A divorce is not just the dissolution of a romantic relationship; it’s also the breakdown of an economic partnership. Is there any way to ensure asset protection during a divorce?
A divorce can be a complex process. From the first home you made together; the two cars and a mortgage, to the child or children you raised together and the assets you bought – including shared financial accounts and credit card debts – your life and what you have to show for it, more often than not, is inextricably linked to that of your partners.
How Property Settlements are Determined
Assessing and legally deciding the entitlements of either partner in the relationship are determined by a number of factors.
Whether you handle the matter independently and try to settle, or take the matter of your separation to court, your legal representative will be looking at the contribution of either spouse to the relationship, their child’s life, and the ability of either spouse to care for themselves and their children as a result.
These factors are included in Section 75 of the Family Law Act, and include:
- The length of the relationship;
- Health of parties;
- Age of parties;
- Number of children;
- Whether the children are below the age of 18, above the age of 18, or above the age of 18 but still living at home and thus considered as dependents;
- The earning capacity of the male and female;
- The primary caregiver of the children;
- The financial resources that one party has over another – including superannuation;
- The value of assets, liabilities;
- The net financial contributions of either party; and
- The net (non-financial) contributions of either party.
- Based on these factors and more, either legal representative will advise accordingly.
Similar to most family matters, you want to handle property disputes outside of court if you can manage it. Your legal representative can work through your property agreement to, where possible and applicable, reach a considered and even distribution of property resources.
Your property entitlements will be considered based on:
- The assets you and your partner walked into the relationship with; including property, investments and business;
- The net value of your current assets, including the value of property such as houses, shares and cars; and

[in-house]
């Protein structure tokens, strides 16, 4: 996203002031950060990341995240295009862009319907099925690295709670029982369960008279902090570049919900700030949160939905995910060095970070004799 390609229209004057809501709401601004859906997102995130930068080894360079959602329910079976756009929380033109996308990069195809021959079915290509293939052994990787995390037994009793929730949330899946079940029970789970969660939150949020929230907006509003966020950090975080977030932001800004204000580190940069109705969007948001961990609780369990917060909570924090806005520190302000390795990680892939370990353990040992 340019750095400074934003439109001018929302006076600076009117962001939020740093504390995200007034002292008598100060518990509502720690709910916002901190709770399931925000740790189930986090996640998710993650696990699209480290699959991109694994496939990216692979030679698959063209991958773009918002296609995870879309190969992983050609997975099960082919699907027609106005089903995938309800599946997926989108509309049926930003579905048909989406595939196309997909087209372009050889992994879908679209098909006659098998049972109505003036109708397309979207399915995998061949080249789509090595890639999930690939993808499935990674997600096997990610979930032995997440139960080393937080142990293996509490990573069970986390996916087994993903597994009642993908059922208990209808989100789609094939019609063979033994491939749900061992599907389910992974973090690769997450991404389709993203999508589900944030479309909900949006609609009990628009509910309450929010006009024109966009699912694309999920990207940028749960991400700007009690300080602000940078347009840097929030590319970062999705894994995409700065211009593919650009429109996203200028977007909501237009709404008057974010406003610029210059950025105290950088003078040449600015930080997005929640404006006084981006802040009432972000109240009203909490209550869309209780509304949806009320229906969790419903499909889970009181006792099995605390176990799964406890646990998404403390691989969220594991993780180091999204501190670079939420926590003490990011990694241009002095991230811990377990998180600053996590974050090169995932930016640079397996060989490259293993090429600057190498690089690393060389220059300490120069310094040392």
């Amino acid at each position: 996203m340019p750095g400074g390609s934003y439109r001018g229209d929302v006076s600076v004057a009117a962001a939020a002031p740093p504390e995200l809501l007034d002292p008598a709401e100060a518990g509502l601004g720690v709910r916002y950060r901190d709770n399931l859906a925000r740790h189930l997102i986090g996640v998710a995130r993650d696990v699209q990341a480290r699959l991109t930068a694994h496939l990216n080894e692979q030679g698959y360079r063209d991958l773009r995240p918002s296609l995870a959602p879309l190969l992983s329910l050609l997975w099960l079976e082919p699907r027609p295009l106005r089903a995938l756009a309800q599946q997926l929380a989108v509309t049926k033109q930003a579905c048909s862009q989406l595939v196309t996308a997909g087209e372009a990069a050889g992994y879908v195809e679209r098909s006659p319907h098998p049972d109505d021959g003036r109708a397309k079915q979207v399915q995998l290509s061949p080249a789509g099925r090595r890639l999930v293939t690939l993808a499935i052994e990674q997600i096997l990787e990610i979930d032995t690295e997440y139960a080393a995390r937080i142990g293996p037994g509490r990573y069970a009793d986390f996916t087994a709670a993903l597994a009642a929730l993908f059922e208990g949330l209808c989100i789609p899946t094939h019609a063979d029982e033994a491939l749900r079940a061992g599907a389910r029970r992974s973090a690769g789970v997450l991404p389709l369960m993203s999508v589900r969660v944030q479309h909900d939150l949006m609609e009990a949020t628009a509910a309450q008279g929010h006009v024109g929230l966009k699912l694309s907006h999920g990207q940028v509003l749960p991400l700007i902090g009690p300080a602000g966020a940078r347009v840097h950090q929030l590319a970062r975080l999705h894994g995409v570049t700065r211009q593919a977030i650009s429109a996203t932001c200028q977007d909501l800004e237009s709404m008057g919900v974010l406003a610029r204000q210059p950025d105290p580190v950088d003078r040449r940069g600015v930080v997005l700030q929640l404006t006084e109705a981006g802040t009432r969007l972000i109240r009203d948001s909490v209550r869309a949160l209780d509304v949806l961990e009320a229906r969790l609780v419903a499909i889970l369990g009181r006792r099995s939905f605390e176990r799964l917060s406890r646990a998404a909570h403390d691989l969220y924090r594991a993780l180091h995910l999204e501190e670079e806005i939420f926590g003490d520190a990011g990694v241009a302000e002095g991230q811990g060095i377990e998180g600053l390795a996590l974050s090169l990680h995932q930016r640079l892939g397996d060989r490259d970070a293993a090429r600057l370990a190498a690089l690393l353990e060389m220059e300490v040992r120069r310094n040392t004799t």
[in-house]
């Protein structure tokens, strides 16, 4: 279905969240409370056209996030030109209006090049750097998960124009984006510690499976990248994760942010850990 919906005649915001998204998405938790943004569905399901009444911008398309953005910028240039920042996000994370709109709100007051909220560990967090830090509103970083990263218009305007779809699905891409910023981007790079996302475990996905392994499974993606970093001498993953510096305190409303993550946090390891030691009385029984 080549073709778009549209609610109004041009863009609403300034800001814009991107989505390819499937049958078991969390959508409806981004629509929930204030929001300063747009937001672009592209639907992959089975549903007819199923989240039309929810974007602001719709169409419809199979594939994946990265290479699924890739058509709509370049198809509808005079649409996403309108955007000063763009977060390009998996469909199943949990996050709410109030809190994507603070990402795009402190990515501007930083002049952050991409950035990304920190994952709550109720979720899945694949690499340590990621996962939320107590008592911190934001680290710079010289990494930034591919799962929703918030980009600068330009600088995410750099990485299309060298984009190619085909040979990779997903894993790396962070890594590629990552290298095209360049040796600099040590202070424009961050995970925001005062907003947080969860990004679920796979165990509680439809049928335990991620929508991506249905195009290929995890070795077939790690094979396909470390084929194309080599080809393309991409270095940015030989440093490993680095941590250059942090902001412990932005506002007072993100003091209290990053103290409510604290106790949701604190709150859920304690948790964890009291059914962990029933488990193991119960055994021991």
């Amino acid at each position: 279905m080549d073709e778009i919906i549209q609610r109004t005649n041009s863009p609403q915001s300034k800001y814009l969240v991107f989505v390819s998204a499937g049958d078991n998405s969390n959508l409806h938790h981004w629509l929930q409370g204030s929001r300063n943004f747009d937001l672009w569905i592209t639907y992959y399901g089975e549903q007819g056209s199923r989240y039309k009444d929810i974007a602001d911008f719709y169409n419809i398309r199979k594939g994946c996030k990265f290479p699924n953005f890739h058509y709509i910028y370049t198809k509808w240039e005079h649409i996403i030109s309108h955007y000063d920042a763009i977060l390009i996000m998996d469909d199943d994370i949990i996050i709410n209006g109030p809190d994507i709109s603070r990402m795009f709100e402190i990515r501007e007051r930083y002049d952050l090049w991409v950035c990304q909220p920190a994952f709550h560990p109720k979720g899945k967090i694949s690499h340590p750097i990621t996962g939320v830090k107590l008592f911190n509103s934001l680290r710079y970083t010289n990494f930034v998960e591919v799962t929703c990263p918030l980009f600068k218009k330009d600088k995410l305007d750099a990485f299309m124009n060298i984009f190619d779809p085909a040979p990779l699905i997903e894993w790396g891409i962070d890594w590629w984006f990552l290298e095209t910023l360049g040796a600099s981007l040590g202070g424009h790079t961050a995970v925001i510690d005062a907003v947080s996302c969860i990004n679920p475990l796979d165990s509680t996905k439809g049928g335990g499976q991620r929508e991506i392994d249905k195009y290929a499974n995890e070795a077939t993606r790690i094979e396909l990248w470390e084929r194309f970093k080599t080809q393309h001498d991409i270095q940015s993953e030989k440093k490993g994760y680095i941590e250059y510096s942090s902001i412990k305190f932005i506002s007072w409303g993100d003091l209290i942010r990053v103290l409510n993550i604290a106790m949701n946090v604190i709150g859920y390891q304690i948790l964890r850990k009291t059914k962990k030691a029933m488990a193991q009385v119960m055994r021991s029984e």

- Each person’s contributions over the course of the relationship – which include direct financial contributions (your wage, payments earned off properties or improvements made to properties), and indirect financial contributions (gifts, inheritances or the regular payment of household expenses).
Asset Protection During Divorce
Nobody enters a marriage thinking about divorce, but it is unfortunately a reality for many. This is especially true for those who are entering a second or third marriage and have accumulated assets prior to their new marriage. How can they ensure asset protection for their children?
A binding financial agreement
may be your best option. There are no set rules about what a binding financial agreement should look like or contain, but you must receive independent legal advice to enter into one.
Option 1: Quarantine
The first option
is to come to an agreement that any property brought into the relationship won’t form part of the property for distribution if the two parties decide to separate. For example, you could agree that your investment property, and any inheritance you receive, will be yours and yours alone. Any assets that you acquire together in the course of your relationship can be divided in accordance with the usual principles that will apply to the circumstances that exist at the time of separation. The property that you bring into the relationship will thereby be ‘quarantined’ from division.
The problem with this arrangement is that it doesn’t necessarily protect your interests very well. The courts may not make orders in relation to the property that’s been quarantined, but it may choose to give more of the jointly acquired assets to your former partner, because you have the investment property or inheritance.
Option 2: Comprehensive agreement
The other agreement option determines how all of your property will be divided on separation, whether you own it now or will acquire it in the future.
Such an agreement is certainly preferable in terms of making comprehensive arrangements in the event of a relationship breakdown.
It can be very difficult to predict what your circumstances may be in the future. An agreement which may look fair if there are no children – for example that each party keeps whatever they brought into the relationship, and the rest is divided equally – may look unfair if a child is born to the relationship and one of you is the primary carer of that child.
It’s also hard to anticipate future events. For example, what if you become disabled and can’t work, and your partner has to take over the payment of the mortgage on your investment property? An agreement saying that the property will always remain entirely yours may seem fair at the time, but can become unfair as a result of this change in circumstances.
Although an agreement can provide asset protection, it can also be the cause of self-inflicted injury if you’re the one who would end up being disadvantaged, in light of subsequent events or change of circumstances.
The great advantage of having such an agreement, however, is that it provides some certainty around asset protection in the event of a relationship breakdown. Yet, as mentioned before, nothing can be assured, since the courts have the power to set aside agreements in certain circumstances.
We can assist with advising you on drafting a binding financial agreement and on whether you ought to sign one. Contact us today
for your FREE, 10-minute phone consultation.